Gap just joined Abercrombie & Fitch and Victoria's Secret in promising to stop using on-call scheduling in stores, a third major win this summer for advocates who have been pushing the nation's retailers to provide more stable work for their part-time, low-wage employees.
The company, which is the biggest operator of specialty clothing stores in the U.S., said in a blog post today that store heads have been informing employees about a phase-out of on-call shifts during the past few weeks. The shifts will be completely eliminated by the end of September at all five of Gap's brands — Gap, Old Navy, Banana Republic, Athleta and Intermix.
The post, authored by Banana Republic president Andi Owen, also noted that the brands will provide store employees with schedules at least 10 to 14 days in advance by early 2016. Prior to this, it's been at least three to seven days. Most brands will begin the advance scheduling effort in September, as per the post.
Given Gap's size, it's a major turning point in the fight for fair scheduling.
On-call shifts usually appear alongside regular shifts on workers' schedules but require workers to phone before start-time — sometimes as little as two hours beforehand — to find out if they're needed or not. If not, they go unpaid. Some retail employees have said they're required to be "on call" for as many as 20 hours in a week, making it next to impossible to arrange other paid work, classes, eldercare or child care in that time, and generally wreaking havoc on one's week.
Attention on the issue, and last-minute scheduling more generally, has surged this year after the New York state attorney general's office contacted 13 national retailers in April for information on their use of uncompensated call-in shifts. (Gap was among those contacted.) Many of the nation's biggest chains have ramped up their use of call-ins in recent years to save millions in staffing costs, drawing public outcry.
Victoria's Secret made waves in June when it told employees it would stop using call-ins a few weeks after a BuzzFeed News investigation into the practice. Abercrombie committed to stopping the practice earlier this month, and said it would give workers their schedules a week in advance.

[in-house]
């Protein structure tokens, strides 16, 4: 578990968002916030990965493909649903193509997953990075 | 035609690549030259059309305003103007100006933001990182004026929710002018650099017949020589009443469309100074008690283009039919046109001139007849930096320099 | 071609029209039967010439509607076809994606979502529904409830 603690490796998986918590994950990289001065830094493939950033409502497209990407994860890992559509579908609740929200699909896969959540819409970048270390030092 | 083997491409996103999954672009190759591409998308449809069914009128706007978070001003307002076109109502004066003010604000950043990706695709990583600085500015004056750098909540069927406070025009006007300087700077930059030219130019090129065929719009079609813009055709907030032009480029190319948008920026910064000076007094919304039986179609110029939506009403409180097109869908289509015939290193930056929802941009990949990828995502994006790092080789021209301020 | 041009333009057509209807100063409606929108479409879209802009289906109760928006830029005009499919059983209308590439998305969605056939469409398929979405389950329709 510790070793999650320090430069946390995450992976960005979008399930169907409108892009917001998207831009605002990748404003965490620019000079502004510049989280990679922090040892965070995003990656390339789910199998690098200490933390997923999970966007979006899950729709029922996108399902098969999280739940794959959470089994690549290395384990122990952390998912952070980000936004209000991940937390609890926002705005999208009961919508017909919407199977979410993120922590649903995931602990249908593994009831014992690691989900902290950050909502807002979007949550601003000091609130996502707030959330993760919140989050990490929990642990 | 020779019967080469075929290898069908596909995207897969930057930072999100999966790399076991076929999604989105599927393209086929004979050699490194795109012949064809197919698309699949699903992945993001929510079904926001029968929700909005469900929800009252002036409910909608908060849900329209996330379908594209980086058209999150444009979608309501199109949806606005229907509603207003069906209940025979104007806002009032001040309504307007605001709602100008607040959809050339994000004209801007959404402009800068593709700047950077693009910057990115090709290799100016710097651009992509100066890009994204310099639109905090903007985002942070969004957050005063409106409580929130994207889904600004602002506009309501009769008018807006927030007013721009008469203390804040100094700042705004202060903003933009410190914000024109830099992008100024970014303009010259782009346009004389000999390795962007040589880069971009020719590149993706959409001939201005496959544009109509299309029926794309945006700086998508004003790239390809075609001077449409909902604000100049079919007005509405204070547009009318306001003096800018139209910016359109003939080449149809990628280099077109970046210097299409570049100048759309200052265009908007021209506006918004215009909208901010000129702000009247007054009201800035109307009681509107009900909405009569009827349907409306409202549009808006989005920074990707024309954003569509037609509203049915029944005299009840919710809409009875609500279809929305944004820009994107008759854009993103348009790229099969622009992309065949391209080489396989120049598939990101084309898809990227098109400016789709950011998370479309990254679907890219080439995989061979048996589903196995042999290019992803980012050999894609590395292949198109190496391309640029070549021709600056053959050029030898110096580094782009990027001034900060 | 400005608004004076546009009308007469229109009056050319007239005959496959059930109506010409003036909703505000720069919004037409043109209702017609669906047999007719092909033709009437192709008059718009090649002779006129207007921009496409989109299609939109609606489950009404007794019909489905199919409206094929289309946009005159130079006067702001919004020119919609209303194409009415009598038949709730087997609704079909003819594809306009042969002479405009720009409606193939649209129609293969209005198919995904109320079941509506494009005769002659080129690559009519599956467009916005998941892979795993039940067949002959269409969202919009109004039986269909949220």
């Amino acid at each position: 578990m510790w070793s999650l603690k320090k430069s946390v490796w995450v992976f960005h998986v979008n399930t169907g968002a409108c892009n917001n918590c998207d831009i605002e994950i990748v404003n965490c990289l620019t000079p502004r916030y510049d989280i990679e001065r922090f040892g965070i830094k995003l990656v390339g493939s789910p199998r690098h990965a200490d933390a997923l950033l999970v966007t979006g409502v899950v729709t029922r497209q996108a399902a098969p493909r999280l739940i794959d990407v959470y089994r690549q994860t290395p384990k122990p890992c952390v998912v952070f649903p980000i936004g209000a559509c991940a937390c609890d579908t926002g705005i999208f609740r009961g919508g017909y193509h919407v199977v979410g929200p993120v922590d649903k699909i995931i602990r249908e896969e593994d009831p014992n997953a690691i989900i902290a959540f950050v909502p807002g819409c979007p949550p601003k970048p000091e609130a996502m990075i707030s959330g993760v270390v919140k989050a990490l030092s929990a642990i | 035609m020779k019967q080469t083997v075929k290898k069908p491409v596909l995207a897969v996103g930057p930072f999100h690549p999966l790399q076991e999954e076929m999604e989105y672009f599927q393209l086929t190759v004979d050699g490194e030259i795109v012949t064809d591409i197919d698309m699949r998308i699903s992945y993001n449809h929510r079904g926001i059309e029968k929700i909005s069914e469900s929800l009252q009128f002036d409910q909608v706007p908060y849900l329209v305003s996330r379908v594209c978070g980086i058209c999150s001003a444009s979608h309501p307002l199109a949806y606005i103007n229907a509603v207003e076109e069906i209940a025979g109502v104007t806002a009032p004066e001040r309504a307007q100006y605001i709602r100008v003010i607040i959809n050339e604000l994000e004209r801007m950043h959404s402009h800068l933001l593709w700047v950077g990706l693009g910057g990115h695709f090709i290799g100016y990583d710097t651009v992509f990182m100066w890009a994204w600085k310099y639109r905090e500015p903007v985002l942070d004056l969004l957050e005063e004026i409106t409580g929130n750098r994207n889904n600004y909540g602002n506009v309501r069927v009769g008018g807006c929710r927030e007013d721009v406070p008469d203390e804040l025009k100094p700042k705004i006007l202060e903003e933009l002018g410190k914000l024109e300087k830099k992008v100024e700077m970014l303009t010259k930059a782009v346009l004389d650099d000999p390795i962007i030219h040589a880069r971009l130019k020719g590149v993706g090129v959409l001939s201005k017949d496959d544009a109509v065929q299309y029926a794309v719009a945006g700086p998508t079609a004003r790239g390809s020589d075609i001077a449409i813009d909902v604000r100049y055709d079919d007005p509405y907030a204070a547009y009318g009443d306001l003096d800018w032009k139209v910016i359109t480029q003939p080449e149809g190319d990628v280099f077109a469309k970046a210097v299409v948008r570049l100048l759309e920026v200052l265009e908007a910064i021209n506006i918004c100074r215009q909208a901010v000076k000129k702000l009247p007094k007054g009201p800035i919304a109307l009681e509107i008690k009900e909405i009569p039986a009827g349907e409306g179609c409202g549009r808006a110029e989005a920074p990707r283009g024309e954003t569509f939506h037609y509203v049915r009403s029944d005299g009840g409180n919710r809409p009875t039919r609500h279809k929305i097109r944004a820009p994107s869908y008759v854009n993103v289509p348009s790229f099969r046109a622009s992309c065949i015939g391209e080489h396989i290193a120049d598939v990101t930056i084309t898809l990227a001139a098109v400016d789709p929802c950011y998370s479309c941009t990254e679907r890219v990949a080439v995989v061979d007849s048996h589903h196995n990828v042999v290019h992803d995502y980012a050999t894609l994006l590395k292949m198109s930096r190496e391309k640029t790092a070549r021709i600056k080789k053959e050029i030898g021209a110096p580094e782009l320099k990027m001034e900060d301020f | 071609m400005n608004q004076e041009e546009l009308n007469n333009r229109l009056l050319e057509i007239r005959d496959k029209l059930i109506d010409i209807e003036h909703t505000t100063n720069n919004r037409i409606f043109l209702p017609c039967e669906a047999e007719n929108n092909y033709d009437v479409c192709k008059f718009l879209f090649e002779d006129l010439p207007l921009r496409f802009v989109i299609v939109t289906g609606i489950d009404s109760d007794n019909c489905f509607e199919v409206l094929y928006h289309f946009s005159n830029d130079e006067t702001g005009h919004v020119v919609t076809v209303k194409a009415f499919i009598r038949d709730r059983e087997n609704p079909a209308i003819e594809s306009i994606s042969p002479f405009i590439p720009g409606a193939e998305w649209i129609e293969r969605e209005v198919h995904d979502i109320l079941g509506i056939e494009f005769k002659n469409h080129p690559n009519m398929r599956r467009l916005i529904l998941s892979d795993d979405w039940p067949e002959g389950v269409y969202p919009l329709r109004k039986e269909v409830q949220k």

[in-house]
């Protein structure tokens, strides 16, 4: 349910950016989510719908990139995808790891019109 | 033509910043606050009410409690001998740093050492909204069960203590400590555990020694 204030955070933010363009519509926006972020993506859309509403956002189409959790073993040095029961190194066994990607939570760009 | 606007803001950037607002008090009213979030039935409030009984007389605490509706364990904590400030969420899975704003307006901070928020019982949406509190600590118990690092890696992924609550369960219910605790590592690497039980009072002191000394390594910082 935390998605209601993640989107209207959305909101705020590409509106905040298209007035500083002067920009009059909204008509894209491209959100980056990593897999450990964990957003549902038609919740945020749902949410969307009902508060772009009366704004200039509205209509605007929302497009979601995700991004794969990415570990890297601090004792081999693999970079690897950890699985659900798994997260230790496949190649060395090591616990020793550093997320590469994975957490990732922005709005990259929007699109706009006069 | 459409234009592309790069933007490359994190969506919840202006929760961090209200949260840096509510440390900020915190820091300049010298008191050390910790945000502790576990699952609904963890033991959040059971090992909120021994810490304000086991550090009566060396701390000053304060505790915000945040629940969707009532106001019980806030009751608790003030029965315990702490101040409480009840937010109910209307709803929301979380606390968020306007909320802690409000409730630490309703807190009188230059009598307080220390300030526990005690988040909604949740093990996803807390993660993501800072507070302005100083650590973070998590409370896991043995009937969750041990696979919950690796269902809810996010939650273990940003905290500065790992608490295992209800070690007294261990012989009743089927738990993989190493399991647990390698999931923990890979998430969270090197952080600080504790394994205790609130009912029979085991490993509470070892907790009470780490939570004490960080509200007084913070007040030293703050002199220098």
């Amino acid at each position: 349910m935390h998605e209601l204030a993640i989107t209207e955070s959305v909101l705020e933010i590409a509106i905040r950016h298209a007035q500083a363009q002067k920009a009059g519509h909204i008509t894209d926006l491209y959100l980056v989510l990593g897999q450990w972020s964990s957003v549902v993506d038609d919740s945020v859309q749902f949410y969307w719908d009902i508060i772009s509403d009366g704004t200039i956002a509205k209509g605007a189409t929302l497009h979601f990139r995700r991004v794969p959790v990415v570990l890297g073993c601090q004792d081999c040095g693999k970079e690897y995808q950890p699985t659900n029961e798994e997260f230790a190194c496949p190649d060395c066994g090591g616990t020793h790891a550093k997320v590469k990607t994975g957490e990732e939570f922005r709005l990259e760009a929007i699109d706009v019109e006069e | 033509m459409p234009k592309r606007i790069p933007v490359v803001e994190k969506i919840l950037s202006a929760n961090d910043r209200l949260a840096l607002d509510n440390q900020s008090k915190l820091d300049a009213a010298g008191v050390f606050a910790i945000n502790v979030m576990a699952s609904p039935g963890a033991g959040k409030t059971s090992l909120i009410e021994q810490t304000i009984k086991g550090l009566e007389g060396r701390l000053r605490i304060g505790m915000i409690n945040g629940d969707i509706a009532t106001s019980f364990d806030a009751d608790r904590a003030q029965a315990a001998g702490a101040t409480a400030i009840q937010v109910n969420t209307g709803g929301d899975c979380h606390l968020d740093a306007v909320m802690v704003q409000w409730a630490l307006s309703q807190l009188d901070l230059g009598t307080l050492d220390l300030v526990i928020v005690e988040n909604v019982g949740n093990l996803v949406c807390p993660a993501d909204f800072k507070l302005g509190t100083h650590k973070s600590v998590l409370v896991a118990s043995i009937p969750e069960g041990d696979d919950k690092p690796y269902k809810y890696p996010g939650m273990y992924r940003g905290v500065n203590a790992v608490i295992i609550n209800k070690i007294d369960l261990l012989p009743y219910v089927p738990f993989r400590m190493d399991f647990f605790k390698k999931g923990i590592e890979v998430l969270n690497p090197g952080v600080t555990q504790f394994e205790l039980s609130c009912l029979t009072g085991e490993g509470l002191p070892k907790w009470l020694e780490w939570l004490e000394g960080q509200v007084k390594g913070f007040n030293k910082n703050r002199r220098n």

New York Attorney General Eric Schneiderman urged other retailers to follow Abercrombie after its announcement earlier this month.
"Workers deserve stable and reliable work schedules, and I commend Gap for taking an important step to make their employees' schedules fairer and more predictable," Schneiderman said in a statement today. He added that he's "proud to say that the inquiry by my office into on-call scheduling is delivering results for tens of thousands of workers."
Gap, which had more than 2,500 stores in North America at the end of January, made today's announcement with an eye to Women's Equality Day, noting in its post that women make up 74% of its employee base worldwide.
The retailer started a pilot project with the UC Hastings College of the Law in July of last year to research and design scheduling practices that would improve work-life stability for hourly workers. A report on those findings is not yet available.
"We know we have more to do, but we are committed to addressing these issues," Owen wrote in the post. "The commitment to 'do more' was the path Doris and Don Fisher began when they opened the first Gap store in 1969, and every day we strive to do more and to do better by our employees, and in the communities where we live and work."
Updates with New York AG comment.
Sapna Maheshwari is a business reporter for BuzzFeed News and is based in New York. Maheshwari reports on retail and e-commerce.
Contact Sapna Maheshwari at firstname.lastname@example.org.
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